Please take a few moments before you begin this teaching to settle yourself. Sit upright, yet naturally relaxed. Before listening to and/ or reading the teaching make aspirations such as: "I am extremely fortunate to have the opportunity to listen to the precious Dharma. I am doing this for the benefit of all sentient beings so that they may be free from suffering and attain complete awakening".
Self-reflection is crucial for humans to flourish–both on the mundane and on the spiritual path. Phakchok Rinpoche teaches here in an excerpt from a recent visit to Gomde Austria, making the point that regular reflection is really the deep meaning of mindfulness.
Rinpoche asks a question: Do we begin every meditation session by reflecting on our actions and our character? Do we know our own ground?
Self-reflection: Top Priority
We’re busy people and have lots of responsibilities and activities, so often we may forget to engage in self-reflection. But, we may want to look carefully at what we prioritize. If we don’t make time for self-reflection, we don’t need to apologize–but we should remind ourselves how important this is. And we should begin our meditation sessions with a few minutes of reflection–don’t leave it to the last thing we do. If we form the habit of checking ourselves, we are actually taking steps toward becoming a bodhisattva, a buddha.
However, if we don’t spend time in self-reflection, we continue making mistakes. And that means we continue as sentient beings rather than transforming into buddhas. Sentient beings don’t improve because they keep repeating mistakes. But self-reflections helps us to avoid that pitfall.
That’s not new information for many of us–we’ve heard this message before. Indeed, self-reflection is not unique to Buddhist thought. As the mosaic pictured here reminds us, the ancient Greeks and Romans advised seekers to “Know Thyself”. But we we need to check–are we making self-reflection a top priority?
Meditation Becomes Mainstream
Rinpoche jokes that these days many doctors and those in the medical profession even remind us to relax, let go, practice meditation, watch our breath–to keep ourselves physically healthy. Now, mindfulness and meditation is becoming more mainstream–and this is a good thing. But, we can’t leave meditation at watching the breath.
On top of that, we need to also practice reflection. And we have to remember all our different roles and responsibilities–are we upholding all our responsibilities and treating people kindly? Moreover, we honestly look at our behavior–our thoughts, words and actions. And if we see that we made mistakes, we remind ourselves–this is what being mindful really means. If we’re not mindful, we may not watch our speech–and we say things we later regret, or things that cause others pain. Without self-reflection, we won’t notice these small slip-ups.
Self-reflection On Crucial Points of Practice
This reflection time also gives us an opportunity to recall key points of teaching. We can remind ourselves of our motivation–taking time to generate, and really feel bodhicitta, for example. And we take the time to notice that we were lazy, or distracted, or agitated–and we then reset our intention. This is the way to practice spiritual self-reflection. As we familiarize ourselves with this process, we can go deeper in our reflection.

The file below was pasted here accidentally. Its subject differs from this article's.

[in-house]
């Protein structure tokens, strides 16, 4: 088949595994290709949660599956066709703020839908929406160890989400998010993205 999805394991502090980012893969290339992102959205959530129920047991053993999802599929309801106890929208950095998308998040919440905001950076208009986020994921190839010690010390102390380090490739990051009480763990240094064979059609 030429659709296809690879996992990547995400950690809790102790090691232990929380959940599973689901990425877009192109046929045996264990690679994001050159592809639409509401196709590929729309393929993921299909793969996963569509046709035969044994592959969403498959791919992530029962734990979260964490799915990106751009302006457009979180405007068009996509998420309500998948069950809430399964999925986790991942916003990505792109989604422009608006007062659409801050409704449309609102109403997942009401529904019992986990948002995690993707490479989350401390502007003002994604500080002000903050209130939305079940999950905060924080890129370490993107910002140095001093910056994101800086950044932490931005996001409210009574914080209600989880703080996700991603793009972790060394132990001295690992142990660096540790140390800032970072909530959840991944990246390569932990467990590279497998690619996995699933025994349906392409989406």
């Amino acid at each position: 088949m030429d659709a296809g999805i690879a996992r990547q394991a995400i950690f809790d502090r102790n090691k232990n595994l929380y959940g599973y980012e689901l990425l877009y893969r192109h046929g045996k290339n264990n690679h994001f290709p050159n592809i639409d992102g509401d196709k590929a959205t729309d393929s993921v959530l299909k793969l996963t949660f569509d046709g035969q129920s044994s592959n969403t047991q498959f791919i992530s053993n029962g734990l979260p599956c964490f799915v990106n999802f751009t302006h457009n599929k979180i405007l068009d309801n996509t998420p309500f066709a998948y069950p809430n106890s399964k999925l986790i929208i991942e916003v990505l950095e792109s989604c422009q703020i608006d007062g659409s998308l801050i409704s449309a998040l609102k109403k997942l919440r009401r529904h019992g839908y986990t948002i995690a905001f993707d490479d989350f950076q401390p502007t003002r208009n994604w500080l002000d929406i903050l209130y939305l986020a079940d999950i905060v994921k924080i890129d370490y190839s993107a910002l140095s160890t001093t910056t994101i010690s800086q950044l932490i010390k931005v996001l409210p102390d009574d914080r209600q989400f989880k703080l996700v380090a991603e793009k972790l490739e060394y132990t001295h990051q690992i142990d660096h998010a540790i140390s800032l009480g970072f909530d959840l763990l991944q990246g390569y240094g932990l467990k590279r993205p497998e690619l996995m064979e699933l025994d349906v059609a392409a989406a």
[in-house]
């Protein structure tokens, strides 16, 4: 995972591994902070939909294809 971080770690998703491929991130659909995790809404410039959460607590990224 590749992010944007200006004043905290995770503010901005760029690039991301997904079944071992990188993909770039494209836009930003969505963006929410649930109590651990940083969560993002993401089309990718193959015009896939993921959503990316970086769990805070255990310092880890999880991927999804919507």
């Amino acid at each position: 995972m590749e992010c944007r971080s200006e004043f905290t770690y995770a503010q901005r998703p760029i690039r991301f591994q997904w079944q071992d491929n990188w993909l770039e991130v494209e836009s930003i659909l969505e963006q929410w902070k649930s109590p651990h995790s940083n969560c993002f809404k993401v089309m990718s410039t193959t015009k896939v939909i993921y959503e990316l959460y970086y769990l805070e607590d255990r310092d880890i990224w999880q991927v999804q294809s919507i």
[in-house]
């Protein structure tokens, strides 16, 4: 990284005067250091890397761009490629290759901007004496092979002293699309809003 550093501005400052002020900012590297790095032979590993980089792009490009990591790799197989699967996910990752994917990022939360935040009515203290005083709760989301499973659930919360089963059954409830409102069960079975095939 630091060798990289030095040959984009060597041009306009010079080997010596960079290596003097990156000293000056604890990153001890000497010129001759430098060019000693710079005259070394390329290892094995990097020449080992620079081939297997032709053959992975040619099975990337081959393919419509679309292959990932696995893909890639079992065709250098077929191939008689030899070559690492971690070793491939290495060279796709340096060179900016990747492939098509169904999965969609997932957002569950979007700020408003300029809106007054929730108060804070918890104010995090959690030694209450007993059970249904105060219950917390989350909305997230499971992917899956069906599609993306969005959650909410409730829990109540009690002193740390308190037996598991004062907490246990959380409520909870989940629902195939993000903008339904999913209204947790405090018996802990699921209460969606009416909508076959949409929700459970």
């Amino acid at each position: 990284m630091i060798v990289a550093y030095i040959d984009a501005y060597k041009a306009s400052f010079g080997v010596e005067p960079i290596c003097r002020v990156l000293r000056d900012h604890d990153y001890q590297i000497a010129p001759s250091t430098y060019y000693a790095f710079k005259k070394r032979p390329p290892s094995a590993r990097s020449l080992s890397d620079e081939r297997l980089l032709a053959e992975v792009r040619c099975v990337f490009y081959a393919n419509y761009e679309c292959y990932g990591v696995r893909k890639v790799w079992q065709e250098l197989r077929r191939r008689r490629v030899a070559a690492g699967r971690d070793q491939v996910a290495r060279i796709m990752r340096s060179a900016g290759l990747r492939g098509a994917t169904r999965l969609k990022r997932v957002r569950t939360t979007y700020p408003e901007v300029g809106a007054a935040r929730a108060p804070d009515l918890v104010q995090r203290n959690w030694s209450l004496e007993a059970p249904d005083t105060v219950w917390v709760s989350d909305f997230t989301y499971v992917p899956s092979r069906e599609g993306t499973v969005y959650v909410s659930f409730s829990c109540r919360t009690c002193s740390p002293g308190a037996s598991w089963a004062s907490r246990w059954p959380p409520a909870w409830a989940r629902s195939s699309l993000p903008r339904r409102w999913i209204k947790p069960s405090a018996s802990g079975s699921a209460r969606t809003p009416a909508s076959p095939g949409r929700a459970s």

Self-reflection on Our Own Negative Emotions
We start by looking at our own negative emotions–which emotion causes us most problems? Really take some time to check each one of the negative emotions. In Buddhist teachings, we speak of five negative or destructive emotions: anger, pride, jealousy, attachment and ignorance. We watch our own behavior and examine in a detailed way–where do we repeatedly make mistakes? Ignorance, Rinpoche remarks, comes down to not seeing our own mistakes. When we are ignorant, we don’t want to admit our mistakes and we don’t have any motivation to improve. When we have a method to improve, and we understand that but don’t apply the method–that is ignorance.
In the morning, before you go about your daily activities, take just a few minutes to reflect on your motivation and your intentions. If there is a quotation from a teaching that inspires you, read that silently, or aloud. If there is a spiritual figure who inspires you, look at a photo or representation of that being. Think about how you wish to transform. If you know that you may encounter difficult situations in your day, reflect on how you can prepare yourself to meet those with an open and kind heart.
You may want to think of a word or phrase to repeat silently to yourself during the day to keep you on track. And if you know that you are struggling with one of the negative emotions, gently remind yourself of that–and set the intention not to give into that habit. Some people find it helpful to use a written note as a reminder. Experiment with what works for you–you can be playful in your reflection, not harsh and self-critical. in this way, if you catch yourself under the influence of negativity, you can laugh at yourself–aha–that’s anger–and then you give yourself space to shift gears. You may find that just catching yourself in this way, and identifying the emotion, immediately deflates its power.
Again, at the end of the day, spend a few moments in self-reflection. Think about your actions, your words and your thoughts during the day. Were you able to maintain awareness? If you made mistakes, acknowledge those and reflect on how you might have acted differently. Don’t dwell on negativity or judge yourself harshly–instead, simply think–next time I will react differently. As you go to sleep, make the commitment to continue your transformation.
At the end of the teaching, please remember to dedicate the merit of receiving a Dharma teaching. As you go through your day, take a few moments from time to time to recall these instructions.
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